SPOKANE, Wash. – The new distracting driving law for cell phones starts Sunday, but many still have questions over the law and what punishments drivers could face for driving while under the influence of electronics.
The name of the law itself is causing some confusion. It is called the Electronics DUI Act. Starting Sunday, you can get what is called a driving under the influence of electronics ticket. The DUI portion has led some to believe the ticket holds the same weight as a criminal DUI. This is not the case.
If you get a ticket for driving under the influence of electronics, it does not carry the same weight as having a criminal DUI on your record. Unlike driving under the influence of drugs or alcohol, using your phone while driving is not considered a criminal offense. Instead, it is considered a civil traffic violation.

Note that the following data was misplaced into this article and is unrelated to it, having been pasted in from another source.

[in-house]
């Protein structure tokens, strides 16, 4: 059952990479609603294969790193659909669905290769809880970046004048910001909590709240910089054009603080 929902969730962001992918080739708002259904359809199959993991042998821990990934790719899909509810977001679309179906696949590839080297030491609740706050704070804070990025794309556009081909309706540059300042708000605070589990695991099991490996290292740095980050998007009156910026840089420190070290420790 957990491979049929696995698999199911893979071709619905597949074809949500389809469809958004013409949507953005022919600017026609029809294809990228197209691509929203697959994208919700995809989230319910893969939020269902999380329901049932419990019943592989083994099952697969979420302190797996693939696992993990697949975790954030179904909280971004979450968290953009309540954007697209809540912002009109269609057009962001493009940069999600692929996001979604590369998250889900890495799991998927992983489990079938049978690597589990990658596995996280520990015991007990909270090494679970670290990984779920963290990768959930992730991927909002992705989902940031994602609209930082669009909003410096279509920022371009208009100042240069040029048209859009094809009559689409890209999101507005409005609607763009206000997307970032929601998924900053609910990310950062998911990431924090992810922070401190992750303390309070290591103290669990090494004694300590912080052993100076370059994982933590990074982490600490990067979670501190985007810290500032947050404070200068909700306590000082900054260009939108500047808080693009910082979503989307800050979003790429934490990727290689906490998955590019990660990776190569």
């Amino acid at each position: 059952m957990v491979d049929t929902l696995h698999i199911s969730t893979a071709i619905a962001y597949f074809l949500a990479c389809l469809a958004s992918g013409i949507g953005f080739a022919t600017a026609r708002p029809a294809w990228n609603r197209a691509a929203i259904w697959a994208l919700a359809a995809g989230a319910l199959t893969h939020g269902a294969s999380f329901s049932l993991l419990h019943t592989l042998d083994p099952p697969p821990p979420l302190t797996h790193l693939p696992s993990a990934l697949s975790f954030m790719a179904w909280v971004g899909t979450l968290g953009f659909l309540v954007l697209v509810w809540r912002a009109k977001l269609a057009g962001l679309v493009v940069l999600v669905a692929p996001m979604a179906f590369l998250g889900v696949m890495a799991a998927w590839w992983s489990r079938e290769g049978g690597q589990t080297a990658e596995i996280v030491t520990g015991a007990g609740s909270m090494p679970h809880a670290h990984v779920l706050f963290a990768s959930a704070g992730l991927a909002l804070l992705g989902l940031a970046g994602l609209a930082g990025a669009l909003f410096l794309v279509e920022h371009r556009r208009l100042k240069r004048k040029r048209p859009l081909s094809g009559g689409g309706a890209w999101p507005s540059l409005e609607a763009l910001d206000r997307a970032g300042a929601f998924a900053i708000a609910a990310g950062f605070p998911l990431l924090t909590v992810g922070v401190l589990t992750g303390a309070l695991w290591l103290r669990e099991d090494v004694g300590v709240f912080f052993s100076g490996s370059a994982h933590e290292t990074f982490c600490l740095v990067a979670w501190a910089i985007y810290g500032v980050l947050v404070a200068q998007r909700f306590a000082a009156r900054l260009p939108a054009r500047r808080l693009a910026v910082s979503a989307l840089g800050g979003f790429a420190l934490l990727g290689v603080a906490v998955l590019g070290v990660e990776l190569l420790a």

Your first E-DUI ticket comes with a fine of $136. If you get a second ticket within five years, the fine goes up to $234. Just like a speeding ticket, if you do not pay the fine, a court could have your license temporarily suspended. However, it is unlikely your license would be suspended for getting too many E-DUI tickets.
The new law also said the ticket will be reported to your insurance company. KREM 2 spoke with two different insurance companies over the phone. Both said just like any traffic violation, the ticket will go on your DMV record. Insurance companies have access to your record and typically check it if you are signing up for a new policy. Both companies said there are no set guidelines yet for how many E-DUI tickets could impact your rates.
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